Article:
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The Link Between Smoking and Chronic Pain

By

Chris Iliades, MD

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How Doctors Diagnose Chronic Pain

Pain presents a special challenge for doctors. After all, no lab test or X-ray can tell them exactly what your pain feels like.
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Smoking

You already have plenty of good reasons not to smoke, but a study performed at the University of Kentucky linked smoking to chronic pain in women. The study surveyed more than 6,000 women over age 18 about their smoking habits and chronic pain symptoms. Chronic pain is the type of pain that lasts a long time. The types of pain asked about included neck pain, back pain, joint pain, nerve pain, headache, and pain all over the body. 

The study, published in the Journal of Pain, found not only that women who smoke have more pain, but also women who are former smokers have more pain. Former smokers had a 20% increase, light smokers had a 68% increase, and daily smokers had a whopping 104% increase in chronic pain. 

Other Studies Linking Smoking and Chronic Pain

The link between smoking and chronic pain is not new and not limited to women. A review of 47 studies done on smoking and low back pain between 1974 and 1996 found that many of the studies linked smoking to low back pain. Here are some other types of pain that have been linked to smoking:

  • Smoking for more than 15 years has been found to increase the risk of sciatica (spinal nerve pain).

  • Smokers treated at pain rehabilitation centers for facial pain or for fibromyalgia (pain all over the body) have been found to have more pain and more disability from pain than nonsmokers.

  • Smoking more than a pack of cigarettes per day has been associated with more disability from knee pain in men.

  • A study of patients recovering from heart bypass surgery found that smokers required 33% more pain medication than nonsmokers in the first two days after surgery.

What Is the Link Between Smoking and Chronic Pain?

The short answer is that we don't exactly know. Since smoking is basically a delivery system for nicotine, most experts think that nicotine is the link. But there are about 3,000 chemicals and toxins in cigarette smoke, and many of them could contribute to chronic pain. Here are some things we do know about smoking and pain:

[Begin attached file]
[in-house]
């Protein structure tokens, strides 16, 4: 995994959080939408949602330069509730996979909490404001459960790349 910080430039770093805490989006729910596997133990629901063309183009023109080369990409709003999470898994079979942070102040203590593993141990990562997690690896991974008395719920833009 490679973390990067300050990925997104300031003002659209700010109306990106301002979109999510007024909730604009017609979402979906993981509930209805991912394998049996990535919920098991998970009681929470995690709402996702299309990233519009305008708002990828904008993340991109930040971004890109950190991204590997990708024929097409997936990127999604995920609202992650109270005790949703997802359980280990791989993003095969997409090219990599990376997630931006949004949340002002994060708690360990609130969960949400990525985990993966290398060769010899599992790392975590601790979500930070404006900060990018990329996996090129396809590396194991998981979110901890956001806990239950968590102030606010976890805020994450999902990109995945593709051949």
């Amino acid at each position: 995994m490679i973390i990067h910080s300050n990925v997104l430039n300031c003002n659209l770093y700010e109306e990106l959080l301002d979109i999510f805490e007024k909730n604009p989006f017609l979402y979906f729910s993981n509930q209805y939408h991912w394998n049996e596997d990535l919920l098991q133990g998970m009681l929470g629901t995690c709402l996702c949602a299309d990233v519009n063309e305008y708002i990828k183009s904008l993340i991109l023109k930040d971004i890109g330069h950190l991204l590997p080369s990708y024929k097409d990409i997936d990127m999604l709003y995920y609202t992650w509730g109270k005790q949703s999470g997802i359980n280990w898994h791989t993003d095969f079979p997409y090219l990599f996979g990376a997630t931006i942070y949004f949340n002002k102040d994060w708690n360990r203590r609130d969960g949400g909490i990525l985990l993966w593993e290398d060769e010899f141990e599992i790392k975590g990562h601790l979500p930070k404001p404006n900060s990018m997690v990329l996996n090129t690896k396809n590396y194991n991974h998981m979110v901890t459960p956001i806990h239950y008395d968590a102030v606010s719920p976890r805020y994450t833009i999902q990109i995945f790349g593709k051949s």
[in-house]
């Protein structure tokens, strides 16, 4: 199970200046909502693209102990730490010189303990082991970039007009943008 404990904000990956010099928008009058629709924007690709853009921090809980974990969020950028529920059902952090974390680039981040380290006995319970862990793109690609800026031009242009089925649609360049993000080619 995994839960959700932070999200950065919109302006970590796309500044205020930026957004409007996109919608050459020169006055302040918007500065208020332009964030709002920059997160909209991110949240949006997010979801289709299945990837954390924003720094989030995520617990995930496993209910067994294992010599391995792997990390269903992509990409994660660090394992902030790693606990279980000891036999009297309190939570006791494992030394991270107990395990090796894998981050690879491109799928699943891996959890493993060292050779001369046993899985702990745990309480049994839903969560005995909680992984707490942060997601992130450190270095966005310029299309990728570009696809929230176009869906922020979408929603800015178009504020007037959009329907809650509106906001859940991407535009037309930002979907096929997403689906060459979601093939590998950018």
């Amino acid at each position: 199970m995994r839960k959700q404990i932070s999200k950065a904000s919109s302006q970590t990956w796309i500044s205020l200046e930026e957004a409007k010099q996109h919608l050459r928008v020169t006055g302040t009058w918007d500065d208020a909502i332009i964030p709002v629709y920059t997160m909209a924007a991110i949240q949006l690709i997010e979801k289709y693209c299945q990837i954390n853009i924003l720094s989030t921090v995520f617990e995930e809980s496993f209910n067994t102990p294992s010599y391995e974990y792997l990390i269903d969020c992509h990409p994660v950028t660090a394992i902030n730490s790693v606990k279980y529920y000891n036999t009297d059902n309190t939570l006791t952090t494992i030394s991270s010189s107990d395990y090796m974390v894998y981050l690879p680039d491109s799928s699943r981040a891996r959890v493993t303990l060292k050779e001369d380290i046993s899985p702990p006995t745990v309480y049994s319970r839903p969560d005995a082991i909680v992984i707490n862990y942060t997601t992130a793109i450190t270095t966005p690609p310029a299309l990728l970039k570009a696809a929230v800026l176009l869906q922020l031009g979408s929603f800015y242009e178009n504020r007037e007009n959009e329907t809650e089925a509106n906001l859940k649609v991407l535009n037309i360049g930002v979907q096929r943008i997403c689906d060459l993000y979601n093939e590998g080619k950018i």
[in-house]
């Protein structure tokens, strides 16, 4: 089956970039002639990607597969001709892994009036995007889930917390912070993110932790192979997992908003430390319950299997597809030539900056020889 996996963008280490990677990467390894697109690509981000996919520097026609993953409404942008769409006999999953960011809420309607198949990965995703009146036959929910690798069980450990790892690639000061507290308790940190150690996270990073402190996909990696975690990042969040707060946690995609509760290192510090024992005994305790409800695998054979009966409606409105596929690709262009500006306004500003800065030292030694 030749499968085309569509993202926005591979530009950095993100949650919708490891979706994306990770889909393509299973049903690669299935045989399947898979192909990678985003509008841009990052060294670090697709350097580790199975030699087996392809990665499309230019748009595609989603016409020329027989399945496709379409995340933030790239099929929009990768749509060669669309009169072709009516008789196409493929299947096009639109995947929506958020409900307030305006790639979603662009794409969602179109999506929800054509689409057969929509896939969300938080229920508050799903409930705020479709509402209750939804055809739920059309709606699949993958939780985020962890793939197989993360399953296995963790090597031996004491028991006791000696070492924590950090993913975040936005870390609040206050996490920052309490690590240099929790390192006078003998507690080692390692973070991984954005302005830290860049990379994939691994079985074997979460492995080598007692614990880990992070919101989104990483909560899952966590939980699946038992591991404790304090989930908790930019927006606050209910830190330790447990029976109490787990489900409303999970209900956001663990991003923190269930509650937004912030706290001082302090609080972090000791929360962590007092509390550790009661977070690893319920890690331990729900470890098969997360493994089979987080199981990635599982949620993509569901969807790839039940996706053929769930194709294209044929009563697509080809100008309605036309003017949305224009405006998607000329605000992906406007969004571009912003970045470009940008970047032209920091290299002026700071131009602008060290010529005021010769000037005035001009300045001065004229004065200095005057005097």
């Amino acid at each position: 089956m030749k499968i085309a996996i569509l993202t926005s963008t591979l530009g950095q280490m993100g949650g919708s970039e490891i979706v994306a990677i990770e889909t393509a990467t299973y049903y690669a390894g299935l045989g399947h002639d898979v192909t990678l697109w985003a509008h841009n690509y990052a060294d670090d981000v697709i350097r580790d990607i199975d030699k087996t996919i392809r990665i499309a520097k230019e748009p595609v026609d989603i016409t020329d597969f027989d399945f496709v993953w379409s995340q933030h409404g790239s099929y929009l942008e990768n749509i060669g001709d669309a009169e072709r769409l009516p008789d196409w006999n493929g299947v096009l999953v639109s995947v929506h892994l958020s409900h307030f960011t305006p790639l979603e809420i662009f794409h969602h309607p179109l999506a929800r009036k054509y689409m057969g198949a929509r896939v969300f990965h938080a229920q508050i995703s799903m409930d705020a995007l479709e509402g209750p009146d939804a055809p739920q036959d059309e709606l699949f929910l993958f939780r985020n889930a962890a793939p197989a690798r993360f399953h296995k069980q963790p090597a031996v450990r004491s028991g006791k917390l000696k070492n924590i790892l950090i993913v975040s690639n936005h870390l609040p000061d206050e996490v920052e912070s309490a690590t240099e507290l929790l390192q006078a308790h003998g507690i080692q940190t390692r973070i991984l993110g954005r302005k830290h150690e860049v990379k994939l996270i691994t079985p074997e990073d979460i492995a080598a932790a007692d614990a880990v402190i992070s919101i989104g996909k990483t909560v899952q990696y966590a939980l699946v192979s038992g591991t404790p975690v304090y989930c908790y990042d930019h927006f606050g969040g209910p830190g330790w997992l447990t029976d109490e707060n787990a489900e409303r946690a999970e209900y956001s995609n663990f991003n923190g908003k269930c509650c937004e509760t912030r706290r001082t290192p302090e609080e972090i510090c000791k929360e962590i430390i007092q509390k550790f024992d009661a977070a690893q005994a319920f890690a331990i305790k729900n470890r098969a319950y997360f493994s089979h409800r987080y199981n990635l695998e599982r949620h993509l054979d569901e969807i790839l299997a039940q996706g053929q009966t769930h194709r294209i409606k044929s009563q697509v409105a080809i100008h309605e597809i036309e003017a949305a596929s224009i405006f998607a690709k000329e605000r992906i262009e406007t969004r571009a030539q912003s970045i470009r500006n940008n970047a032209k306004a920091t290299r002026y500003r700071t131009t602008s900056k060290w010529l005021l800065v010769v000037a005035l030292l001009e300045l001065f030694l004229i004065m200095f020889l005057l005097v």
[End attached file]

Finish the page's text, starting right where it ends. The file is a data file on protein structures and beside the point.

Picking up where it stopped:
• Nicotine is known to decrease sensitivity to pain in the early stages of pain, but that decreased sensitivity eventually wears off. Once the pain-decreasing effect of nicotine wears off, pain may actually be worse. So one theory is that people start to smoke to relieve acute (new) pain and then need to keep smoking to relieve chronic pain.

  • Smoking decreases the amount of oxygen your blood delivers to body tissues. That's why smoking can cause the thinning of bones called osteoporosis and makes it harder for your body to heal and repair damage after an injury. Inadequate bloodflow to tissues causes oxygen starvation (ischemia) and interferes with the body's own ability to regulate inflammation. These could be additional causes of chronic pain.

  • Smoking is also common in other conditions that have been associated with chronic pain. These conditions may contribute to the smoking-chronic pain link. Conditions in which both smoking and chronic pain are common include depression, drug and alcohol abuse, lower education, poverty, unemployment, and divorce. These conditions may make it harder for people to cope with chronic pain.

What Can We Learn From Studies About Smoking and Chronic Pain?

For one thing, an increased risk for chronic pain is one more reason to quit smoking or not to start. Smoking is the #1 cause of preventable death in America, but one in five Americans continues to smoke. Obviously, getting people not to smoke is important, but studies on smoking and chronic pain leave us with some unanswered questions:

  • Could helping people stop smoking help in the treatment of chronic pain?

  • Could better treatment of chronic pain help people stop smoking?

  • Could withdrawal from smoking actually make chronic pain worse?

More research is needed to answer these questions. The bottom line is that the risk of living with chronic pain is one more reason not to smoke.

Key Takeaways

  • Smoking has been linked to chronic pain by many studies.

  • Smoking decreases your body's ability to heal itself.

  • Smoking is more common in stressful conditions that make chronic pain harder to cope with.

  • Future studies are needed to learn more about treating people with chronic pain who smoke.

  • The risk of chronic pain is one more good reason not to smoke. 

Was this helpful? (81)
Medical Reviewers: William C. Lloyd III, MD, FACS Last Review Date: Jun 21, 2017

© 2016 Healthgrades Operating Company, Inc. All rights reserved. May not be reproduced or reprinted without permission from Healthgrades Operating Company, Inc. Use of this information is governed by the Healthgrades User Agreement.

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Medical References

  1. Shi Y et al. Smoking and pain: pathophysiology and clinical implications. Anesthesiology. 2010;113(4):977-92.
  2. Mitchell MD, et al. Association of smoking and chronic pain syndromes in Kentucky women. Journal of Pain. 2011;12(8):892-9.

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